US prosecutors last month suffered a humiliating reversal in a Miami drug case involving two Colombian men amid accusations that evidence was improperly withheld from the defense. Defendants José Salazar Buitrago and John Finkelstein Winer, facing life in prison as their trial got underway, instead got a quick plea deal and terms of three years—with credit for nearly two years already spent in custody. The case turned suddenly after testimony that prosecutors knew about payments the Drug Enforcement Administration made to Colombian police in the case. Prosecutors said they didn't know about the payments—a claim dismissed as implausible by District Judge Marcia Cooke. The DEA payments, about $200 a month to at least 11 agents over some three years, apparently came from funds approved by the US under the Plan Colombia aid package. A tip about the payments was confirmed in cross-examination of the government's first witness, a Colombian National Police officer.
As the Organization of American States (OAS) summit opens under tight security in the historic Guatemalan city of Antigua—some 2,000 army and National Police troops deployed—fighting narco-trafficking is certain to top the agenda. Secretary of State John Kerry will be in attendance, with US Drug Czar Gil Kerlikowske—prepared to oppose initiatives to reconsider the "war on drugs," including from Guatemala's otherwise arch-conservative President Otto Pérez Molina. But it remains to be seen if the summit will take up the iconoclastic recommendations of a draft report on drug policy released by the OAS last month. When the ground-breaking report was issued, OAS Secretary-General José Miguel Insulza asserted, "this is not a conclusion but only the beginning of a long-awaited discussion." As the Guatemala summit opened June 3, he reiterated that the report will not be officially adopted by the international body, but that "it will be only a platform for discussion." This equivocation will doubtless be welcome in Washington, given the report's open dissidence from generations of "drug war" dogma.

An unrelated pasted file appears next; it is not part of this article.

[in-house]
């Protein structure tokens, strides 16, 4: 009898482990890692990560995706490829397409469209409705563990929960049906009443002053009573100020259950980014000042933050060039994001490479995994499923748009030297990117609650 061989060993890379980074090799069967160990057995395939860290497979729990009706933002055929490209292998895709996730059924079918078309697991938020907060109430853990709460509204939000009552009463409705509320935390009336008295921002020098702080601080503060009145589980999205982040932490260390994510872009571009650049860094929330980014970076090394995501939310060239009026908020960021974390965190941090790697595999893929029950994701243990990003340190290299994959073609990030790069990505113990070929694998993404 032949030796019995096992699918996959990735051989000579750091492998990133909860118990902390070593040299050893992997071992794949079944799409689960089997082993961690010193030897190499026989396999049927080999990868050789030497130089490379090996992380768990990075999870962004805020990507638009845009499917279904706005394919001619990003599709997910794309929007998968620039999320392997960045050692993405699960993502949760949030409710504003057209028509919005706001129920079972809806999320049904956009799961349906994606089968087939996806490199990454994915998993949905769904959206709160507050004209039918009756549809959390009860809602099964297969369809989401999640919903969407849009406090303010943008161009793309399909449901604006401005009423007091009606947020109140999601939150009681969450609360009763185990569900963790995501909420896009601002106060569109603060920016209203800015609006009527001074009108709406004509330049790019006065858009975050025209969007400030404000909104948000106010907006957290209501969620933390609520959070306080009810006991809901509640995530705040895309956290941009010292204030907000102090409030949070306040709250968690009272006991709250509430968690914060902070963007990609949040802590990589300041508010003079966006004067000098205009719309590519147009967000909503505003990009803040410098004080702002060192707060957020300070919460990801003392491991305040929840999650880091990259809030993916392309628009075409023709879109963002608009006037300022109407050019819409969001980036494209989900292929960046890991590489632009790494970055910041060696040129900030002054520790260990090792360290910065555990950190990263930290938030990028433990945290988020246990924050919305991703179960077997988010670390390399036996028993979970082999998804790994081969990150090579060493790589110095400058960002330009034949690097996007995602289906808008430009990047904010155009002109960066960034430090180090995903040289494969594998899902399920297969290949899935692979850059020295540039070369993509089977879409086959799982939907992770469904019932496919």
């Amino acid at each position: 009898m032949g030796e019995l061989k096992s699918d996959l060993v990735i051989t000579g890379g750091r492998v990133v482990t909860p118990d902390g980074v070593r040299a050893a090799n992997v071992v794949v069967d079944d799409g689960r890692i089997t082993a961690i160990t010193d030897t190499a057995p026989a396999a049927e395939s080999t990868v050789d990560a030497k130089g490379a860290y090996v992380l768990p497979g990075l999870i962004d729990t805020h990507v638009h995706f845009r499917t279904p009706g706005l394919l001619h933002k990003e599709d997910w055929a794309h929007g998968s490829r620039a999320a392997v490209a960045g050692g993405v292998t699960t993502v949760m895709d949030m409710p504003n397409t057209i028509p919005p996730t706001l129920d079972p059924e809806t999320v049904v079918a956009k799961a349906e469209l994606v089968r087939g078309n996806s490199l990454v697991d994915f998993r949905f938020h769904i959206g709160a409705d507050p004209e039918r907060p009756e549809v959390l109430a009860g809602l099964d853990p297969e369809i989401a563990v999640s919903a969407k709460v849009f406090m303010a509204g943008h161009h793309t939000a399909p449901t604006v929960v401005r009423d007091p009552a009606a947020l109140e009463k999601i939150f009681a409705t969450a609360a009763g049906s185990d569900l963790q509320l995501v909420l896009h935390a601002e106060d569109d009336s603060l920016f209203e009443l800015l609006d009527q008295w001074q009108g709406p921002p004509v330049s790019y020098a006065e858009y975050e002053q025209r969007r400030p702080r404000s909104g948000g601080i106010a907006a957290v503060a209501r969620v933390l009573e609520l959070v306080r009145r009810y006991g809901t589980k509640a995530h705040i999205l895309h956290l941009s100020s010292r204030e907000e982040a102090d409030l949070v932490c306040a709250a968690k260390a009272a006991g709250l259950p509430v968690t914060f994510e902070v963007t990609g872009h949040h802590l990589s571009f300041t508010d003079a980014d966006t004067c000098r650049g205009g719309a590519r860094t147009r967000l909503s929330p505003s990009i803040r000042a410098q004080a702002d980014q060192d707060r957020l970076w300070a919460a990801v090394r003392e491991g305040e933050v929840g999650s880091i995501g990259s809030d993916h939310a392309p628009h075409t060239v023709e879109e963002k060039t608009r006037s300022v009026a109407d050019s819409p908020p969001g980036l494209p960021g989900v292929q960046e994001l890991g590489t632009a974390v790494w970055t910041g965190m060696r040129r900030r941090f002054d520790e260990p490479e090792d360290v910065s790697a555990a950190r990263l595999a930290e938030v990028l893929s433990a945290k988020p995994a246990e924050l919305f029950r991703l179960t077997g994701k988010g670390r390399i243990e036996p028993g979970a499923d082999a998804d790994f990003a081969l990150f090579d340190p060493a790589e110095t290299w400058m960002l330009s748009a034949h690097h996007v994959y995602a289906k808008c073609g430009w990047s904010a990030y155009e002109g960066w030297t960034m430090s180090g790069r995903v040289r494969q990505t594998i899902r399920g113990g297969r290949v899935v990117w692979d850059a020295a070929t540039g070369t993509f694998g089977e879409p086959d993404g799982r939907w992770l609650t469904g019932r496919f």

The local anti-drug Fiscal (prosecutor) in Chachapoyas province, Amazonas region, has opened an investigation into 25 suspected of running an "opium mafia" within the security services. Among the 25 are six members of the National Police, a provincial prosecutor, and a pilot contracted by the DEA. The group is accused of overseeing the commercialization of poppy crops in Rodríguez de Mendoza province, a remote high jungle area of Amazonas. The pilot, whose name has not been released, worked for a local company used by the DEA. Opium production has boomed in Amazonas region over the past five years, and authorities say morphine laboratories have been established in the jungle. (La Republica, RPP, Aeronoticias, May 19)